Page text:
The Blackwell Convergence Review

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The Blackwell Convergence Review

The Blackwell Convergence is the third instalment of Wadjet Eye Games’ Blackwell series, and is set 6 months after the events of The Blackwell Legacy. In this game you retain control of Rosangela Blackwell and her spirit guide Joey Mallone.  Much like the previous game you have the option to take control of Joey at any time you please, I’m glad this feature was kept in as it added more dialogue to the game as a whole. I was also pleased to see that this game developed the storyline further, instead of creating a brand new one. The cases that were thought to be solved in the previous game return to haunt you in The Blackwell Convergence, literally.

The game starts off with Joey and Rosangela looking into a “disturbance” in an old office building, but this is just a small teaser to allow you to learn and get used to the controls. But after this short tutorial a title sequence plays, and the adventure begins. I was impressed how the story in this game was on par if not better than the previous title, I didn’t expect to be as good being the third game in the series but I was mistaken. There was also a more in depth computer feature added, where you could log on to Rosa’s (or other peoples) e-mail account. You also had to use the computer by searching for people or places that have been mentioned in conversation. I thought this was an amazing addition as if you chose to, you could read into the characters in even more detail than was offered in the other games.

The Blackwell Convergence Review

The gameplay mechanics are no different from Blackwell Unbound; you can play as both protagonists which allow you to reach areas that Rosangela alone cannot discover. And just like the others the puzzles really get your brain going, most problems can be solved by simple exploration and character interaction. However, some require a slightly different strategy like an “Oogle Search” or really pestering a person for information. Completing puzzles can sometimes be difficult due to the size of the key items, useful tools such as paperclips are almost impossible to see let alone click on (even with the slight shine that they give off).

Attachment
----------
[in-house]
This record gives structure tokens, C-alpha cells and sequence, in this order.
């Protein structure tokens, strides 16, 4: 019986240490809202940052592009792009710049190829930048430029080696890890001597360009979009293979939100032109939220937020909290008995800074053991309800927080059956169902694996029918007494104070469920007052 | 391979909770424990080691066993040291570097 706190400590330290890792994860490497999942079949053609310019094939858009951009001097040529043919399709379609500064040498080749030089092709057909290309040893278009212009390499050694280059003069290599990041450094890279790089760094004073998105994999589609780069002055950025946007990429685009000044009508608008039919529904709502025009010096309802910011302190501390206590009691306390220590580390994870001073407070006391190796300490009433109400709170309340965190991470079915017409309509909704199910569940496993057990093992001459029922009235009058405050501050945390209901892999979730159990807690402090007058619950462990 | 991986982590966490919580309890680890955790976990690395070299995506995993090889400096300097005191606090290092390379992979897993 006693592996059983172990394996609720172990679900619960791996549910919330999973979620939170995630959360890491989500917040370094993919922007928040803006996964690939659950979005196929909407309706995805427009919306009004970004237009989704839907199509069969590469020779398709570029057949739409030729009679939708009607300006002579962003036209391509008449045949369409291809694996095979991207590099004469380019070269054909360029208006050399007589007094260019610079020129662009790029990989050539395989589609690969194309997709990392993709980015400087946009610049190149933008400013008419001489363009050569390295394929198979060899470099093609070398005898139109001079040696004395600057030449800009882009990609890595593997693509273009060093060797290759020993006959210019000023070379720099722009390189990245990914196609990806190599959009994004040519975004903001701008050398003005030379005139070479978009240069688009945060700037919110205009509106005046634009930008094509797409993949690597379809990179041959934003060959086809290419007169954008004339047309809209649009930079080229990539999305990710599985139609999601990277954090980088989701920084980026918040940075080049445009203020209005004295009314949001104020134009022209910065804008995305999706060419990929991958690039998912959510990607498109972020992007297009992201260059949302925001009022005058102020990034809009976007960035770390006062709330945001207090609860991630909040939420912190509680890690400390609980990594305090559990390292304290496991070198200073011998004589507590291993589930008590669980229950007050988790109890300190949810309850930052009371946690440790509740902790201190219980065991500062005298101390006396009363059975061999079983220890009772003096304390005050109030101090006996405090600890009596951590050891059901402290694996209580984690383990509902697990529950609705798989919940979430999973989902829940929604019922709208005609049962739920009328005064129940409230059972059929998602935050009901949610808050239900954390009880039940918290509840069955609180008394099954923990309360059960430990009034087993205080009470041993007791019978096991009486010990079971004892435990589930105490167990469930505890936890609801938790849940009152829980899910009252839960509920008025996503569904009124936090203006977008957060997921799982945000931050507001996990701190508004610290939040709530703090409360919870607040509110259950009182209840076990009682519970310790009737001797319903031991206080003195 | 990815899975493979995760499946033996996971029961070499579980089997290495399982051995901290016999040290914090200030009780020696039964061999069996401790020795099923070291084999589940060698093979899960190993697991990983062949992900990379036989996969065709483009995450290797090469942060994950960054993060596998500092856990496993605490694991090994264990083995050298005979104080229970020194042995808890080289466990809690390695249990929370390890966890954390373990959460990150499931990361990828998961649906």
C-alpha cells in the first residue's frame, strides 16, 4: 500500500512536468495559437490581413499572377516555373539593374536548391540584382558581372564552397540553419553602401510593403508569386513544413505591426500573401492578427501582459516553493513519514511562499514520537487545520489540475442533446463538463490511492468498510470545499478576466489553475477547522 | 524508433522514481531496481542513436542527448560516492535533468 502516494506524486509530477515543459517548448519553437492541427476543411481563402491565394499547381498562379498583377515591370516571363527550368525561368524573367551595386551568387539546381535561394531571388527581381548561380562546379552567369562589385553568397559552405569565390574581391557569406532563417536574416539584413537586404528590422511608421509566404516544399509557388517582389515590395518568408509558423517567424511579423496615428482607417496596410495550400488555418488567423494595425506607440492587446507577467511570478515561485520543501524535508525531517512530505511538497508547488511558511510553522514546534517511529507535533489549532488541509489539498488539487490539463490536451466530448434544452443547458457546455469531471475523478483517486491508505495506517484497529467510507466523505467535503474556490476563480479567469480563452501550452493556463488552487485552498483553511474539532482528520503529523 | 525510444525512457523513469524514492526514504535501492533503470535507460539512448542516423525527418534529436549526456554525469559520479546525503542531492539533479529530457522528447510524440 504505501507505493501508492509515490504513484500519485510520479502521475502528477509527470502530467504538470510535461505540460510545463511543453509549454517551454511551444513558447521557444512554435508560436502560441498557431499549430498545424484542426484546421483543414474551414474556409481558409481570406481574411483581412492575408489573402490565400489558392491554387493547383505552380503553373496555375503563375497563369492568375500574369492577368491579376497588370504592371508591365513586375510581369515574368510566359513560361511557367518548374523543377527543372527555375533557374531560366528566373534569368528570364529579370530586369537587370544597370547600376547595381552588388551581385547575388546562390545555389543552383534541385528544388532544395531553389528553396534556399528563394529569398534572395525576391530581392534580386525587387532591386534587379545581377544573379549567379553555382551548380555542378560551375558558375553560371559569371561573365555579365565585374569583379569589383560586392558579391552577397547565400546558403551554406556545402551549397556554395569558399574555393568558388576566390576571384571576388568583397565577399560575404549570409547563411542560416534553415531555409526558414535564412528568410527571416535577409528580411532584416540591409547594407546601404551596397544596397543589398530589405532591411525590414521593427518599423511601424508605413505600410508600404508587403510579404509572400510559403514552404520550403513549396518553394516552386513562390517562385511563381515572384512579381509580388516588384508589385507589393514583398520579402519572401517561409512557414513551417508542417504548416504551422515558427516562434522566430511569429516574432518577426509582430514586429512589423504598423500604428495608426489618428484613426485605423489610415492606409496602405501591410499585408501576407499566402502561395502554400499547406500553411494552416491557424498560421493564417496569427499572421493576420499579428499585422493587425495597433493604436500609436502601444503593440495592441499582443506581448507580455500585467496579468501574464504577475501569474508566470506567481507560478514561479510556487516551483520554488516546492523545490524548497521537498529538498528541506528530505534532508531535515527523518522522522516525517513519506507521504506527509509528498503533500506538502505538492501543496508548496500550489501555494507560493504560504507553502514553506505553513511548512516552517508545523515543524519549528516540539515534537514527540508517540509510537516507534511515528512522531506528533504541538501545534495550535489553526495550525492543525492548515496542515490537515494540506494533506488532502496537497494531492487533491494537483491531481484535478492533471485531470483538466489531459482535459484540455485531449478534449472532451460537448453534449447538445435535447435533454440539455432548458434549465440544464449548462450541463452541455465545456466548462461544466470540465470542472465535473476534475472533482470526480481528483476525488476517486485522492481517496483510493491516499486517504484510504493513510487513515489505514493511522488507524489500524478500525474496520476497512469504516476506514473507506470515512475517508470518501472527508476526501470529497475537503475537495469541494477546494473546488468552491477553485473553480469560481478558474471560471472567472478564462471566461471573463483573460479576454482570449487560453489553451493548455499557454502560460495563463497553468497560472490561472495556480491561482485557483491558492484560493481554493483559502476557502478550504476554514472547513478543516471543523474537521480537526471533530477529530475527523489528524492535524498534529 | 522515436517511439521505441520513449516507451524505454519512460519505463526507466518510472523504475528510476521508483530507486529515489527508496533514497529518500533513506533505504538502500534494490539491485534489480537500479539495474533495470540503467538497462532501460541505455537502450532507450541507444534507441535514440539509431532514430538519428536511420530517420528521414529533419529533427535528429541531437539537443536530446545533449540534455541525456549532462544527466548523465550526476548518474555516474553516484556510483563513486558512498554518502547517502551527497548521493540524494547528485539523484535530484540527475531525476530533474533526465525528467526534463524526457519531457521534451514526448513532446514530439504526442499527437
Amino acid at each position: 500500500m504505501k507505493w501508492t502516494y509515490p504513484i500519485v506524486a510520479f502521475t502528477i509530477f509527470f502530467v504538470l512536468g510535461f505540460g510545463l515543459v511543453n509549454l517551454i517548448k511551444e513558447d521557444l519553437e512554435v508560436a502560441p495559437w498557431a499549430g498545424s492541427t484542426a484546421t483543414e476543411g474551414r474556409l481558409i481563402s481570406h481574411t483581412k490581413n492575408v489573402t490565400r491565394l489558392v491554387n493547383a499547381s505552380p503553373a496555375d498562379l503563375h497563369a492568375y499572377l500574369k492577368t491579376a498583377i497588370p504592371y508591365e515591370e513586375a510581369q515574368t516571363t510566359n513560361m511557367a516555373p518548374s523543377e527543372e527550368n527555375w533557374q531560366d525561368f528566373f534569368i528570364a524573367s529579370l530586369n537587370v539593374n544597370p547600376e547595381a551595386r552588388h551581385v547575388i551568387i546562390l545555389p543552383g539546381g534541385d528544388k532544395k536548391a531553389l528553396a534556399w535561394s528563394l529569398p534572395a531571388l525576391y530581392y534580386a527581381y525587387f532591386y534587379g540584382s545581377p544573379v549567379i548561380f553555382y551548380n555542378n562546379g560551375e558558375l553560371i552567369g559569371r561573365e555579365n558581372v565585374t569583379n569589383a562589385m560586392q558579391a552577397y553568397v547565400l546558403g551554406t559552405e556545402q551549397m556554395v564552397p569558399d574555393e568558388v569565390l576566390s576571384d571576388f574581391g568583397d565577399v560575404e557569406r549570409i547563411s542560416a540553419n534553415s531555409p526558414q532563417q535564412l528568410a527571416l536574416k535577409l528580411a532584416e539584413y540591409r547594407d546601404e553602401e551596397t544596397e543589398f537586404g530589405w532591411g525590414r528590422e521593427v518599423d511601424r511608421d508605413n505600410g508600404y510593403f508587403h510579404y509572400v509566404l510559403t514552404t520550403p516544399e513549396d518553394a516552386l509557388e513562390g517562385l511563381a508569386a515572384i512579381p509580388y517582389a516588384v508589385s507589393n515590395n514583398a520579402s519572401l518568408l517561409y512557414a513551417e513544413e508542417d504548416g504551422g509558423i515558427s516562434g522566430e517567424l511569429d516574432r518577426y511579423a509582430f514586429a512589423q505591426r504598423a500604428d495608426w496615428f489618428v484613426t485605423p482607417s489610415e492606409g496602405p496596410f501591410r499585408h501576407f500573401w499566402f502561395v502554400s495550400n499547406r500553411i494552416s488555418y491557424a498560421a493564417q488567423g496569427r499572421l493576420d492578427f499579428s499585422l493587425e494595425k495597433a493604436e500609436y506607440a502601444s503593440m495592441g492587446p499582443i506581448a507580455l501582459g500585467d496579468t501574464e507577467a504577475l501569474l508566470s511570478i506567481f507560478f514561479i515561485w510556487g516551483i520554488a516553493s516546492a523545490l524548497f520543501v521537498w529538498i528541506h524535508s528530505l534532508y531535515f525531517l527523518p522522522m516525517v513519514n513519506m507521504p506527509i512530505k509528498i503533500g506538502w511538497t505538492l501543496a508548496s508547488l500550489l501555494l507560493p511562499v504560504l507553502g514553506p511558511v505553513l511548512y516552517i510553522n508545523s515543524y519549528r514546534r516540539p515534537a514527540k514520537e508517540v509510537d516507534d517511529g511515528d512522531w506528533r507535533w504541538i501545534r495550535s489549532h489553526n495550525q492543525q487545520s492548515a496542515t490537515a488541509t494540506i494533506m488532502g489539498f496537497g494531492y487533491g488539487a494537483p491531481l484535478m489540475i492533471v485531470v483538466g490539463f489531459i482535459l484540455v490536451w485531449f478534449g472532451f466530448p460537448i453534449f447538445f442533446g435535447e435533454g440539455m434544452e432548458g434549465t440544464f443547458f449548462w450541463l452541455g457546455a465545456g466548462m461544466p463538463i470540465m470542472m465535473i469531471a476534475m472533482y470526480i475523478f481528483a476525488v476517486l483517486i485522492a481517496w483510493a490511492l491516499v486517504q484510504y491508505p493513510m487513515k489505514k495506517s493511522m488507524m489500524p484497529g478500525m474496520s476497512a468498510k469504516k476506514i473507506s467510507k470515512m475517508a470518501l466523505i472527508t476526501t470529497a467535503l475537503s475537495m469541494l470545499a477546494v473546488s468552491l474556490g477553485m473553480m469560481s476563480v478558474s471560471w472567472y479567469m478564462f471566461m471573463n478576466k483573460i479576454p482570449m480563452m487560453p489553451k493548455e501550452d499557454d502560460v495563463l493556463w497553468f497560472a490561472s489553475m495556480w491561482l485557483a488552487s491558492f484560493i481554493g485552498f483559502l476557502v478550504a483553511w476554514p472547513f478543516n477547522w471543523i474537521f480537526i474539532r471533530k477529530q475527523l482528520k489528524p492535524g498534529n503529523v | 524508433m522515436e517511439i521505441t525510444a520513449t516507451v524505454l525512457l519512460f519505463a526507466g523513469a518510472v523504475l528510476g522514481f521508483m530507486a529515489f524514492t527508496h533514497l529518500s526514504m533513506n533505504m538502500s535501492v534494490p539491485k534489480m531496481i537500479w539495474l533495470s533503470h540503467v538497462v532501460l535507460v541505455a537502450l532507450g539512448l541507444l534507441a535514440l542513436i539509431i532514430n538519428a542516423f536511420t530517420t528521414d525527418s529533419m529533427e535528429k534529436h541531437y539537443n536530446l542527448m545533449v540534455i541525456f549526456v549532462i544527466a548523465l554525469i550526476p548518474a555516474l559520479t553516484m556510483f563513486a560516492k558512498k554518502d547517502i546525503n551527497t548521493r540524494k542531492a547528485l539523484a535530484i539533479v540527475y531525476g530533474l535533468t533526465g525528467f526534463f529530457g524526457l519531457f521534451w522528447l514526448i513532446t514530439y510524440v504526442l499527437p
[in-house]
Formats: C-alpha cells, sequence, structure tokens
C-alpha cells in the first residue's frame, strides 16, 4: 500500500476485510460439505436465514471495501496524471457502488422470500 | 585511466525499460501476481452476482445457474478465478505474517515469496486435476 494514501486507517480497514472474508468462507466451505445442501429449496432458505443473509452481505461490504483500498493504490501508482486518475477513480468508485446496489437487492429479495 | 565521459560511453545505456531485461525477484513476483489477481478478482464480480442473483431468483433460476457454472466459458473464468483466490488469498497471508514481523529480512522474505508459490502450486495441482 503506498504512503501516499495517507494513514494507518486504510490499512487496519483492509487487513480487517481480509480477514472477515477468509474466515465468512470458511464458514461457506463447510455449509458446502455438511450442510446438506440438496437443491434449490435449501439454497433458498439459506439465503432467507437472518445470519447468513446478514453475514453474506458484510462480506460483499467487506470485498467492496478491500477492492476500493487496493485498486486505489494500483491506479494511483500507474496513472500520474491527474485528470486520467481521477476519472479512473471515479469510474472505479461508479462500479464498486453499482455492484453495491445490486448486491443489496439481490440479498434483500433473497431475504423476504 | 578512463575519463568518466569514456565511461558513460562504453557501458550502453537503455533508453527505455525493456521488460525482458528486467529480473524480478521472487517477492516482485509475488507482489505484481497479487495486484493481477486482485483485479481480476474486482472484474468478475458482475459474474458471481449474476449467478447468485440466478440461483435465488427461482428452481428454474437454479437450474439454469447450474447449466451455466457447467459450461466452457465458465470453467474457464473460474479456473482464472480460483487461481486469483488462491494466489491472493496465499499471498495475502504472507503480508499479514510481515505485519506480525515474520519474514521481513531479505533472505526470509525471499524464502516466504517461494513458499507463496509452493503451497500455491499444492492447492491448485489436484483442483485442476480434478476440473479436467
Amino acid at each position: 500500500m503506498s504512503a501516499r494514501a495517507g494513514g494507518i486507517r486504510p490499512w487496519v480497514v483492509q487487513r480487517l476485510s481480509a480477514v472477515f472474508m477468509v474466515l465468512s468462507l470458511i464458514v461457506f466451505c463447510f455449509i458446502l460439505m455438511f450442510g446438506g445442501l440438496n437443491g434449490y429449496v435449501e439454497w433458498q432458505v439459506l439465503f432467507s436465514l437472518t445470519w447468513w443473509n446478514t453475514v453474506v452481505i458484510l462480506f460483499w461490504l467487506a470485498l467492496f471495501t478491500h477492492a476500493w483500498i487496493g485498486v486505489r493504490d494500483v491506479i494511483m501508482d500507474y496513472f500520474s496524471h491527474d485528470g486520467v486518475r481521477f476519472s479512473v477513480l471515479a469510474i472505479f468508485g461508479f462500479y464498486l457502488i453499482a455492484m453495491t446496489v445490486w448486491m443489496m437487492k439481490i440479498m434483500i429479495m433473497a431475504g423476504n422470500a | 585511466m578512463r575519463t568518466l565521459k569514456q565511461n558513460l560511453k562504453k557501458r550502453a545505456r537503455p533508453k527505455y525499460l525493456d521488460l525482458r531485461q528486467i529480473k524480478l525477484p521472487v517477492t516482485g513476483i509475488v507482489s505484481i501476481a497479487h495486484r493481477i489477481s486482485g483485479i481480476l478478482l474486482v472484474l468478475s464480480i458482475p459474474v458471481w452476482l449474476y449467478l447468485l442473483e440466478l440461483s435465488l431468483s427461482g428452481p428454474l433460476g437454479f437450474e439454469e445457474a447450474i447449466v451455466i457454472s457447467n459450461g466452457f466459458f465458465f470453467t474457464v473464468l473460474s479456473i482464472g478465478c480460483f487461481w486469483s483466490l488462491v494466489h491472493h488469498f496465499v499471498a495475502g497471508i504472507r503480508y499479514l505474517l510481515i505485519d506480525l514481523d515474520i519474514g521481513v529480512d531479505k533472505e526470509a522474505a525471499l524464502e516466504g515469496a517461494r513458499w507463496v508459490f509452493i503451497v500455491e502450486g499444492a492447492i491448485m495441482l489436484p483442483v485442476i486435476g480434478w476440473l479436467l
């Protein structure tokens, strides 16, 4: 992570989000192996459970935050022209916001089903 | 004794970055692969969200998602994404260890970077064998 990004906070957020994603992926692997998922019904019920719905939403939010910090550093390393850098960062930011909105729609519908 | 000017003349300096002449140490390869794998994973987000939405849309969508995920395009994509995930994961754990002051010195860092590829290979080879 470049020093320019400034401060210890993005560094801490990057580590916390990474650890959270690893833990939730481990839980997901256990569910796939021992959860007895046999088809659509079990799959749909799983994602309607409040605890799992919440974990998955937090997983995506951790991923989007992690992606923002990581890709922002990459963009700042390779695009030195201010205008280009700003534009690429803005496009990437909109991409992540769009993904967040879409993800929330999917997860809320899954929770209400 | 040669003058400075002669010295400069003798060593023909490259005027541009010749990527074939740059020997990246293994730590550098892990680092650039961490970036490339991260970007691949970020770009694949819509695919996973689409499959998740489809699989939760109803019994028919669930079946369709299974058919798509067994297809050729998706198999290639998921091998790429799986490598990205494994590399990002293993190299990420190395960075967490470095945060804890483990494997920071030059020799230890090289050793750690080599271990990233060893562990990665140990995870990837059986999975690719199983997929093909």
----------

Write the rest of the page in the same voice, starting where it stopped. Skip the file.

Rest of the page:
The characters in this game were all very interesting, the old and the new ones. And characters that were originally in the first game are mentioned, which is a nice touch for those who had worked through the series. The voice acting was really great as well, but without a doubt Abe Goldfarb returning as Joey was easily my favourite character. I was very happy to see that all the characters had different personalities and humorous qualities. Another thing I noticed was that the notebook element was toned down a bit; the art of finding out information was only mostly achievable by using the computers various uses, unlike the other games where you had to combine clues to create new ones.

The job of the art this time was handed off to Shane Stevens, Karen Petrasko and Luminous Arts, and they all did an outstanding job of it. Although it wasn’t too different from both of the previous games, it was still a nice slight change of aesthetics.

The Blackwell Convergence Review

I thought this game played its part in the series very well, as they all seem to be put together like a Telltale game. But all manage to be unique in their excellence. The Blackwell Convergence is around the same length as Blackwell Unbound, but if you take the time to really soak up the details then it should add at least another hour.

I’m going to give The Blackwell Convergence 9 out of 10 as, much like the previous instalment, it managed to surpass its predecessor in quality. If the amazing story and classic gameplay style isn’t enough, the excellent art style and voice acting will really impress you. The music was yet another great addition to the atmosphere. I cannot wait to get my hands on the next one; this is one of my favourite game series’ of all time. Definitely buy the Blackwell Series if you can, it’s worth your money.

REVIEW CODE: A complimentary PC code was provided to Bonus Stage for this review. Please send all review code enquiries to editor@bonusstage.co.uk.

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